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open access eISSN 2093-3673

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Original Article

Anat Cell Biol 2021; 54(2): 184-192

Published online June 30, 2021


Copyright © Korean Association of ANATOMISTS.

Fabella and patella variants: radiographic prevalence, distribution and clinical relevance in a population of black african descent

Joseph Adetola Adedigba1 , Bukunmi Michael Idowu2 , Sarah Perou Hermans1 , Onoja Frederick Okwori3 , Stephen Olaoluwa Onigbinde4 , Kehinde S. Oluwadiya5 , Angela Ameyaa Amoako6 , Mandy C. Weidenhaft7

1Department of Radiology, Tulane University School of Medicine, New Orleans, LA, USA, 2Department of Radiology, Union Diagnostics and Clinical Services, Lagos, Nigeria, 3Department of Epidemiology, Tulane University School of Public Health and Tropical Medicine, New Orleans, LA, USA, 4Department of Anatomical sciences, School of Medicine, St George’s University, Grenada, West Indies, 5Department of Surgery, Ekiti State University, Ado-Ekiti, Nigeria, 6Department of Microbiology, University of Wisconsin-La Crosse, La Crosse, WI, 7Department of Radiology, Tulane University School of Medicine, New Orleans, LA, USA

Correspondence to:Joseph Adetola Adedigba
Department of Radiology, Tulane University School of Medicine, New Orleans, LA 70112, USA
E-mail: jaadedigba@gmail.com

Received: August 13, 2020; Revised: January 4, 2021; Accepted: January 8, 2021

This is an Open Access article distributed under the terms of the Creative Commons Attribution Non-Commercial License (http://creativecommons.org/licenses/by-nc/4.0/) which permits unrestricted non-commercial use, distribution, and reproduction in any medium, provided the original work is properly cited.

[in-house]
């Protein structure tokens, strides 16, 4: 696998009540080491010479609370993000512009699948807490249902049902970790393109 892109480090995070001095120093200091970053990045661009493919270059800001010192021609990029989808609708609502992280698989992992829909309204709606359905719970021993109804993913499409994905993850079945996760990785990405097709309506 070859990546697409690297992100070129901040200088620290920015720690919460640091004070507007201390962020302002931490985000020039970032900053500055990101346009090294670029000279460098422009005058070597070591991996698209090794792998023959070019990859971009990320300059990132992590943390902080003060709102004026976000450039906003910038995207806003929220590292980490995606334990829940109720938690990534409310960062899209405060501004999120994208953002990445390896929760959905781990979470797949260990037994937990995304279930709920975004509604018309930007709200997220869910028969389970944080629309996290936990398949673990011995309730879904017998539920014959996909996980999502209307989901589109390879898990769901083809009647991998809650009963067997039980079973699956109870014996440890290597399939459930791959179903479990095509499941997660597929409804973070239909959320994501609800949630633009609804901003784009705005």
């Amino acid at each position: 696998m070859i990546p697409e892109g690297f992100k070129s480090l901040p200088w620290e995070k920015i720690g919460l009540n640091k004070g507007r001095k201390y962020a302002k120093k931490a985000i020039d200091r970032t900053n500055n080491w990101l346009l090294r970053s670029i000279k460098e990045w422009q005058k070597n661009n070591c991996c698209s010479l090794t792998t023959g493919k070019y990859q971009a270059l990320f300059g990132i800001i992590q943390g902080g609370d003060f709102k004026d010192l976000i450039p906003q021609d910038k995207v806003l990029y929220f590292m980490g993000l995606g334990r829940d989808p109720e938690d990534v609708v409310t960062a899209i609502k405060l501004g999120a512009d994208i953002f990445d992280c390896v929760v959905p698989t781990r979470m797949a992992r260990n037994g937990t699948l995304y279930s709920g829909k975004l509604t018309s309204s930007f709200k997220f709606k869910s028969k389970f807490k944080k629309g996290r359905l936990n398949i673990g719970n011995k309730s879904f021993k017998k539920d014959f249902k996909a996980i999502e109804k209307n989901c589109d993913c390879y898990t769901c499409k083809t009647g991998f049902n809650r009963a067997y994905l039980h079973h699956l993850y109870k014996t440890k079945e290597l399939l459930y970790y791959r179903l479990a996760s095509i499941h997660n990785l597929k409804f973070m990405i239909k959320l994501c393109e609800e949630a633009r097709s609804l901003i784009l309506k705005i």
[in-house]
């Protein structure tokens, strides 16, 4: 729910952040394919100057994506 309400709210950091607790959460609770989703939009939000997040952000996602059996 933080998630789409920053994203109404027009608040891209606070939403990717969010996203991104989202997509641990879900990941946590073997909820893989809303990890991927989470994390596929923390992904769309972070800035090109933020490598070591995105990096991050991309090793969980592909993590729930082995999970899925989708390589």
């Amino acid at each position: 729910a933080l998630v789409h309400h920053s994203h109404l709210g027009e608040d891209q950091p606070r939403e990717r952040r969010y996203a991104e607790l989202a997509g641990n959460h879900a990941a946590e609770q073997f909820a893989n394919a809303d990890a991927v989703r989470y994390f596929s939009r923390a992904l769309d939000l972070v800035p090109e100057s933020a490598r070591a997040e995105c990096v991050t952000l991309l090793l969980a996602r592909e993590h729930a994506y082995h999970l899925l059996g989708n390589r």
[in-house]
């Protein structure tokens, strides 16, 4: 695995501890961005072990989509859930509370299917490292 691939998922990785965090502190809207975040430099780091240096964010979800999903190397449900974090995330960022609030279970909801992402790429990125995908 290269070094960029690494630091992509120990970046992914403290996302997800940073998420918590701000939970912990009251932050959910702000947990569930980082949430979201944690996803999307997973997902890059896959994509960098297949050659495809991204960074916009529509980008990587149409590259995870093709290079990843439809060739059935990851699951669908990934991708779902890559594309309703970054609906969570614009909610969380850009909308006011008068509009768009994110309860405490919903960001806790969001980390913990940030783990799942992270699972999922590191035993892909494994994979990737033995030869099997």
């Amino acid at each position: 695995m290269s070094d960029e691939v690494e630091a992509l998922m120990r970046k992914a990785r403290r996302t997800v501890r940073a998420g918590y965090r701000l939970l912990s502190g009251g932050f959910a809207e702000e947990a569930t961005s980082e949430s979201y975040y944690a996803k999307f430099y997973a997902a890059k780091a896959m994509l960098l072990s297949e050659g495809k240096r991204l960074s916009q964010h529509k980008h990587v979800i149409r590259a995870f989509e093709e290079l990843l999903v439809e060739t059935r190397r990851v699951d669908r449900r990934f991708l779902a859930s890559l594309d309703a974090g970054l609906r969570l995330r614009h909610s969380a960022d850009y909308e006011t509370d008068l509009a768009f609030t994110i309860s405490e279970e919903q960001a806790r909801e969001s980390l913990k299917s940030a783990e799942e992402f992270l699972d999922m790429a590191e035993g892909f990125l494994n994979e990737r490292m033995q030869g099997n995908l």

To evaluate the radiographic characteristics and prevalence of fabella and patella variants in an indigenous African population. This retrospective observational study of orthogonal knee radiographs of 377 consecutive subjects was conducted in Lagos, Nigeria, from February 2017 to November 2017. The presence of bipartite/multipartite patella, as well as the presence of fabella were noted. The craniocaudal diameter, anteroposterior diameter, fabello-femoral distance and fabello-tibial distance of the fabella were measured. P≤0.05 represented a statistically significant result. Three hundred and seventy-seven subjects were enrolled. The average age was 41.22±21.37 years with a range of 3–100 years old. There were 158 male (41.9%) and 219 female (58.1%) subjects. The prevalence of fabella was 11.94%. There was a positive correlation between age <47 and ≥47 and occurrence of fabella, P<0.015. There was no statistically significant difference between the mean male and female measured fabella diameters. The overall prevalence of bipartite and multipartite patella in this study was 2.12%. Among male and female subjects, the difference in prevalence of bi and multipartite patella was statistically significantly, P=0.03. The prevalence of fabella and patella variants was lower in this study compared to the findings in other populations and ethnicities. Sex and age were significantly correlated with fabella prevalence. The results reported in this study will facilitate future studies examining the correlations between fabella and patella variants and various knee pathologies in a population of Black African descent.

Keywords: Sesamoid bones, Knee, Prevalence, Africa South of the Sahara, Diagnostic imaging

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